GB: Yes. I do. Take a look at some of Turners paintings. However majestic and timeless his landscapes and history pieces may be many of his figures are awful. Truly awful. A first year art student would be given a low grade for producing the same. But the galleries, the art world, they have to pretend that even when he got stuff wrong - his figures - he was somehow still showing genius. It is nonsense. Genius come and goes. Of course basic skills have to be learned whether you are a painter or a surgeon. And of course some people do it better than others. Some may even be touched with moments of genius much more often than others. But, as Duchamp said...
AD: Not every Rembrandt is the work of genius.
AD: So your own work, your conceptual work, is aimed at that idea of reality. The idea that reality is a given and it ought not to be. That it should be something we work out for ourselves. And in part you do this by just making fun of the art world - your Dix Semblaient Monts for example or the Cartazini work. But the downside to this is that some ordinary people do not understand your work for what it is and are also taken in.
GB: Yes. That is a downside. I suppose. But then the whole point is to look, learn and discover for yourself what reality is. So even if the way the message is delivered can annoy some people, it remains a good message. And after all I'm not making landmines. I've never asked anyone for money. My conceptual work is a philosophical lesson. People need to be wider awake in this world. It could be a beautiful place.
AD: Indeed it could. And that also links to another aspect of your criticism doesnt it? In terms of art you freely admit that art is largely irrelevant to most people today but argue that it should not be.
GB: That's right. Art has been stolen from ordinary people by the businesses, the galleries and the like, who tell us 'this is good art, that is bad art'. But they have no place telling people that. As I have said, they only do it to protect their investments. Art, in the sense that we all do it as children, is something that should stay with us. Throughout our lives. It would be better for someone to sit and draw or paint a picture in the evening than watch TV. Similarily we ought to hang our paintings and those of our friends and family on our walls. Instead we pay money to hang a poster up or we put up nothing at all.
AD: You see it as therapeutic. A buffer against the modern world.
GB: I think it helps yes. It wont pay those bills and for most people it could never do more than just amuse them. Help pass a few hours here and there. Life is harsh for most people. But yes, it is certainly more fulfilling to paint, or read, or walk, than it is to sit in front of the television and be told what to think or feel.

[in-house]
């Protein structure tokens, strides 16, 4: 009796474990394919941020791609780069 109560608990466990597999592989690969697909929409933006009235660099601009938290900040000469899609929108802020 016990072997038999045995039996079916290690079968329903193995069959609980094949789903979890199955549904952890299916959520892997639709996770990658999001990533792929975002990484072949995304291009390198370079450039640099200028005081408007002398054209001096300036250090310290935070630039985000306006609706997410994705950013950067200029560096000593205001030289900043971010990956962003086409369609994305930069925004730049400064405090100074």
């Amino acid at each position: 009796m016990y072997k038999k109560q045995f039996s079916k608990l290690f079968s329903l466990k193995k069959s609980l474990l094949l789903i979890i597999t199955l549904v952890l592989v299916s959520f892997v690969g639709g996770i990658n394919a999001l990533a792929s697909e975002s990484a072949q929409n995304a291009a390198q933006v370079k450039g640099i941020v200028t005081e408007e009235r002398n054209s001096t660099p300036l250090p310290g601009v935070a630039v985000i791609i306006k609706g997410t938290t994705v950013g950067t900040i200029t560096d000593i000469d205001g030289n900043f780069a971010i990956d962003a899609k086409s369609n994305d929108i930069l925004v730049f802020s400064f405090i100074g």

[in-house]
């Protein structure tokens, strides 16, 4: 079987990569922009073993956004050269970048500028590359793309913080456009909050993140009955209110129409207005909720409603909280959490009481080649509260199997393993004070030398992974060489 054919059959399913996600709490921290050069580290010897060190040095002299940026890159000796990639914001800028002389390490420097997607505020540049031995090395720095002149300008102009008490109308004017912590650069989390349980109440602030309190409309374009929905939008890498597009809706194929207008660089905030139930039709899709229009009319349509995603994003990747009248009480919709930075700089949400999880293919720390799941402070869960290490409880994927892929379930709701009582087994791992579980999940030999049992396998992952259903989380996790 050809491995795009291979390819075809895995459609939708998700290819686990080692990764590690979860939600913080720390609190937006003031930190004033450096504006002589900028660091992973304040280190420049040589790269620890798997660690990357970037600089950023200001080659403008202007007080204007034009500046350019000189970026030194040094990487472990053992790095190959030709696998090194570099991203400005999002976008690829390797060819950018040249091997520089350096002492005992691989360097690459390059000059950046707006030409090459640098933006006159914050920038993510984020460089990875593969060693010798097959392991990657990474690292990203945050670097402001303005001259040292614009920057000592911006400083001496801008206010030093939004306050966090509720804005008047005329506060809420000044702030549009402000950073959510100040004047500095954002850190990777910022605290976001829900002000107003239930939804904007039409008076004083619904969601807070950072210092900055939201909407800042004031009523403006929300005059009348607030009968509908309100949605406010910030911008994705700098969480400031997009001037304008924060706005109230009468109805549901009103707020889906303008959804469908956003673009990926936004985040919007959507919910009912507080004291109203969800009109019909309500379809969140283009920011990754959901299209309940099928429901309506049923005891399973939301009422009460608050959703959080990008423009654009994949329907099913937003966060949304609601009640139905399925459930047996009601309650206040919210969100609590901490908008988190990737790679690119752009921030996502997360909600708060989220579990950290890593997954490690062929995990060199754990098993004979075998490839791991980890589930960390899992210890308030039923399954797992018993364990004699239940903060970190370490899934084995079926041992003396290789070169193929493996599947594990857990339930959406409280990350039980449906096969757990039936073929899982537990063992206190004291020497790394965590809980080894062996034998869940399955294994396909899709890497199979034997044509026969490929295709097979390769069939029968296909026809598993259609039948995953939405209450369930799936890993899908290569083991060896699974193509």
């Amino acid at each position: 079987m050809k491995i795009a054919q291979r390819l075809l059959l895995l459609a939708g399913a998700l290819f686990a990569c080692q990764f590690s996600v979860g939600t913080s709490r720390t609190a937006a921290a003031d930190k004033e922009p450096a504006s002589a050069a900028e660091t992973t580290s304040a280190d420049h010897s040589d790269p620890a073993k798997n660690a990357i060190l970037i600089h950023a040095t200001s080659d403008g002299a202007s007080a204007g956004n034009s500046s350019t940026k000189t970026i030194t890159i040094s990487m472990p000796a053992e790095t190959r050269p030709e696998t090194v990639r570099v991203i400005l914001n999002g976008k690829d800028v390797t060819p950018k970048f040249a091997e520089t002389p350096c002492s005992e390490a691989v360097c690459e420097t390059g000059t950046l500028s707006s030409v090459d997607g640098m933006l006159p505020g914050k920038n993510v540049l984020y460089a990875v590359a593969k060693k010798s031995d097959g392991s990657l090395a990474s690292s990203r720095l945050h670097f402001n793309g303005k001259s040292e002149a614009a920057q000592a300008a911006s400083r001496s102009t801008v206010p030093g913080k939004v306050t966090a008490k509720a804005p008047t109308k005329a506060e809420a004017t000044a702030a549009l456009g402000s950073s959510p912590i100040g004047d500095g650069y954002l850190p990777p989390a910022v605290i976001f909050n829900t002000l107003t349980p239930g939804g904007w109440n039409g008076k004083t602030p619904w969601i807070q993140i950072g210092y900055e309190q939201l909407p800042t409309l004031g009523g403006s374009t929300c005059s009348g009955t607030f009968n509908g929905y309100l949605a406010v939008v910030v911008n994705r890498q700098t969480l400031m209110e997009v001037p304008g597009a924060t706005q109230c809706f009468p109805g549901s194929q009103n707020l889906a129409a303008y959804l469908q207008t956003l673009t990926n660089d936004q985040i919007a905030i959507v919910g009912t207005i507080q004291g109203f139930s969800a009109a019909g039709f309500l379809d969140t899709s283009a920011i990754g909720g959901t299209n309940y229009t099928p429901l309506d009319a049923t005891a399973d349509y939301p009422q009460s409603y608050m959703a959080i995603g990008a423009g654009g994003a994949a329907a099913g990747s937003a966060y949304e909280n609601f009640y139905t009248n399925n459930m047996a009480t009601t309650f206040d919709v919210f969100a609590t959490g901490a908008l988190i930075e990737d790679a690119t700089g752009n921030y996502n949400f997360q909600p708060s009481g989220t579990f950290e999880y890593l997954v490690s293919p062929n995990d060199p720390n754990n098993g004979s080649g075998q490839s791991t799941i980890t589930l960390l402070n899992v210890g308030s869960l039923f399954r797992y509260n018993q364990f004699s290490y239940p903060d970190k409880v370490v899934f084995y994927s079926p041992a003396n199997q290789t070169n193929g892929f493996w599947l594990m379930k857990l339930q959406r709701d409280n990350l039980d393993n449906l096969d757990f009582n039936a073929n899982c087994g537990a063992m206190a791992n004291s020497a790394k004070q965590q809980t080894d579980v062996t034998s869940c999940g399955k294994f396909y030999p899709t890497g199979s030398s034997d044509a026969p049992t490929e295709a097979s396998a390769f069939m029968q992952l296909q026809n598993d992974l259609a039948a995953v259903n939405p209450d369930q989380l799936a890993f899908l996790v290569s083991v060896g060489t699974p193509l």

AD: People enjoy doing art as children and then give it up.
GB: Yes. That is true. And that in part is down to being told that what they are doing isnt any good. But what does that mean? To my mind if you enjoy doing something which doesnt hurt other people, then by definition I would say it is good.
AD: Turning to your paintings. Do you still have a studio in France?
GB: No. I am hoping to get one this year. But I still have a little studio in Sweden.
AD: Many of your paintings are huge. Two and a half metres or more...
GB: What I have called 'Interior Landscapes' are planned to be huge, yes. But so far the largest painting I have done in that series is about one and a half metres. I want the studio in France so that I can scale those works up onto the full size canvases. In the meantime I work on smaller canvases.
AD: Didnt your own painting begin with the abstract back in the 1980s?
GB: Yes. Like so many others. But I didnt stop there. Without planning it I more or less worked backwards through forms of Cubism. Finally I painted a large version of Picasso's 1908 Dryad. Since then I have found myself copying work by Cezanne and now Gauguin.
AD: They are not copies. I have seen your painting based on Gauguin's Yellow Christ, it is clearly based on it. But the theme is very different as is the setting.
GB: Yes. That is true. Though I have just copied another Gauguin.
AD: You have also copied some paintings by the Swedish artist Sigrid Hjerten?
GB: Yes I have. Two large canvases. I found Hjerten when living in Lessebo in Sweden. I admire her work a good deal. Copying is about learning. Whether Gauguin or Hjerten I believe it makes sense to try and copy works done by others whilst waiting, in a manner of speaking, for your own ideas or work to resurface.
AD: What are your thoughts on the idea of orginality in art?
GB: It is impossible.
AD: Could you elaborate?
GB: New materials may come along. The computer for example which I use a good deal to prepare a painting. And those can offer a kind of originality I suppose. But the idea that art has to offer something new, remorselessly so, is just nonsense. There has been virtually nothing new in art since Dadaism.
AD: You believe the whole idea of originality castrates the art world. I think that was the word you used.
GB: Yes. I did. It does. It castrates the art world. Why on earth should artists not revisit Cezanne or Impressionism or anything else? It would be wonderful to encourage and exhibit new painters in the style of Turner or Constable. Why not? They may do it better. Why does it have to be 'original'? Instead of seeing such painters we are seeing unmade beds or a light being switched on and off. What boring nonsense that is. The Dadaists could and would have done the same 100 years ago. No wonder most people are turned off by art.